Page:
Drones can be a good crime-fighting tool — with some parameters.
Police departments throughout Maryland have started to use the small, unmanned aircraft to find missing children, investigate crashes and photograph crime scenes. In those ways, drones can help police better do their jobs.
But we expect the use of drones will naturally expand over time to include other policing duties, especially as larger police departments incorporate them. As this happens, concerns about privacy are bound to grow. There need to be rules out in place to protect against abuses.
The Supreme Court ruled in Florida v. Riley that citizens’ privacy isn’t protected when airplanes and helicopters observe bad behavior from public airways, even when it is happening on private property. But others argue that the use of drones raises concerns, such protection against unreasonable searches and seizures under the Fourth Amendment.
It’s one thing to fly over a large wooded area to find a child who got lost camping, or to survey an area after a hurricane or heavy rain, or to check out the scene of a highway accident during rush hour. But is it OK to use a drone to peer into the window of a house to see if someone is inside? Or to fly into someone’s fenced backyard to collect evidence?
Around the country, at least 18 states have passed laws that require police to obtain a warrant before using a drone for surveillance or searches. Maryland law does not require police to get a warrant to use a drone; some lawmakers have tried to change this with no success.
While we don’t think police should require a warrant in every case, it is also not a good idea for drones to be used unfettered, either. Maryland lawmakers should adopt standards — like banning drones that include weapons or facial recognition software.
Some Maryland police departments have put restrictions in place, while others are operating under no regulations.
In Carroll County, the police department specifies when drones can be used, say for instance, during a barricade and hostage situation or when tracking suspects fleeing from the scene of a crime. The drones can’t be used to establish probable cause for a search warrant and can’t be flown over crowds “except during emergency situations."
State lawmakers also must require transparency in drone use. One of the uses Anne Arundel County police cite is “extraordinary tactical uses,” but they decline to define those uses. It seems citizens have the right to know in what kinds of investigations drones are being deployed.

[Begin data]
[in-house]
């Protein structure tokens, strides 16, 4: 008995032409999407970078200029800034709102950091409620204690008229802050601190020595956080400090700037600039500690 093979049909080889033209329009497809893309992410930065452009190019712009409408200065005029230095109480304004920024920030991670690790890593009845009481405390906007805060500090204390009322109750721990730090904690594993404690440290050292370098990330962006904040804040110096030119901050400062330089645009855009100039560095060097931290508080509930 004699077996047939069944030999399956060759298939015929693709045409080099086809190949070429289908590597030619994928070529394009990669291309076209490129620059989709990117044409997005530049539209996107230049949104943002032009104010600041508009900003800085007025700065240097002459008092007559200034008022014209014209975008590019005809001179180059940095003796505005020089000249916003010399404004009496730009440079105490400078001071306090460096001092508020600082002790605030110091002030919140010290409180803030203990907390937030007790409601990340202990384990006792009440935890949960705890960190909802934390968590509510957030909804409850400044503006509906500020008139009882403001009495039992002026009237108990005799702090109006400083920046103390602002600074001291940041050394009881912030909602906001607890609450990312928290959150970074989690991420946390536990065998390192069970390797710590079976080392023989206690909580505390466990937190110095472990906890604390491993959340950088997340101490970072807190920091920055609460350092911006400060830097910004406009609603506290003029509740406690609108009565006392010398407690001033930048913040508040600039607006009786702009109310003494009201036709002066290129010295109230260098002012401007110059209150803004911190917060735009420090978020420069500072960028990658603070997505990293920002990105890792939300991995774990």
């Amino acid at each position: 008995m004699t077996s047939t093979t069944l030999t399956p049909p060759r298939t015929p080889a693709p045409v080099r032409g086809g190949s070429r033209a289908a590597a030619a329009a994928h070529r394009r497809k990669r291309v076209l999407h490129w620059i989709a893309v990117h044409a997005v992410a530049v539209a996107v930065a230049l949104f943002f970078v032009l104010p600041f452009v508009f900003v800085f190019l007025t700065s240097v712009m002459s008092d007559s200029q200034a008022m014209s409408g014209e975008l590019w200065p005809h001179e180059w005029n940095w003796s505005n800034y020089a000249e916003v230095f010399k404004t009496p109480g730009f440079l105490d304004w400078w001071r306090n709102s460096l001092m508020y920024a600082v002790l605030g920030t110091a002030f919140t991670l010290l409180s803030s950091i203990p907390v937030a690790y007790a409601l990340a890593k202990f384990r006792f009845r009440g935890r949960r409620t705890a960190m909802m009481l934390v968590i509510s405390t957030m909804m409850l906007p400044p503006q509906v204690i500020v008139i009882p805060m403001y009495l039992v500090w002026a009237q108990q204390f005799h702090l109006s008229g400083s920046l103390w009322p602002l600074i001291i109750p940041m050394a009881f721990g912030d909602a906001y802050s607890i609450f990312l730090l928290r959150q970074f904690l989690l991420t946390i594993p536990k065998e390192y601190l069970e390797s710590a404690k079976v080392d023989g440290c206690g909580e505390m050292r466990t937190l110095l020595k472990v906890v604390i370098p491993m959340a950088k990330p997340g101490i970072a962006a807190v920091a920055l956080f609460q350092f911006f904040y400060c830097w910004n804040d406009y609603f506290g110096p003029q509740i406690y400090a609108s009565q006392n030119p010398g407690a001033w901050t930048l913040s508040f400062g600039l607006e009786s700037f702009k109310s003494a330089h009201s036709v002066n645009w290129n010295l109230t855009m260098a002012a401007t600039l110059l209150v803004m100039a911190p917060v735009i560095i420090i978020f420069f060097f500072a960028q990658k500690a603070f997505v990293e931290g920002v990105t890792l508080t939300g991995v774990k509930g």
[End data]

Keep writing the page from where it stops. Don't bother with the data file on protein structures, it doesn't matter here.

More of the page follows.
We don’t see the same problems with drones as with the surveillance planes an Ohio company wants to bring to Baltimore. The drones are controlled by local law enforcement and they collect relatively limited data. They’re also proven and widely tested.
In Maryland, police already uses helicopters to help solve crimes, locate suspects and find illegal dirt bikes stored in backyards. When a veteran police officer was shot outside his Northeast Baltimore last summer, the Foxtrot helicopter helped direct officers and emergency personal around traffic on their way to the hospital.
Drones could be used in similar ways. But we also see opportunity for police to abuse the use of drones, which are smaller and harder to detect to a hovering helicopter. That is something citizens should be concerned about in Baltimore and other jurisdictions where police have a trust issue with the community.
Baltimore has not gotten into the business of using drones, but it is something they could consider as they work to get a handle on escalating violence. We urge the City Council to proactively adopt restrictions, so the devices are not used indiscriminately.
As the Baltimore Police Department continues to face a crippling manpower shortage anything that can help officers do their jobs easier is worth a look. Drones can make it so cops don’t have to go into dangerous places. They can also fit where a officer might not and move faster than a cop on a foot chase. With the right rules and protocols, drones can be an effective way to fight crime without violating people’s right.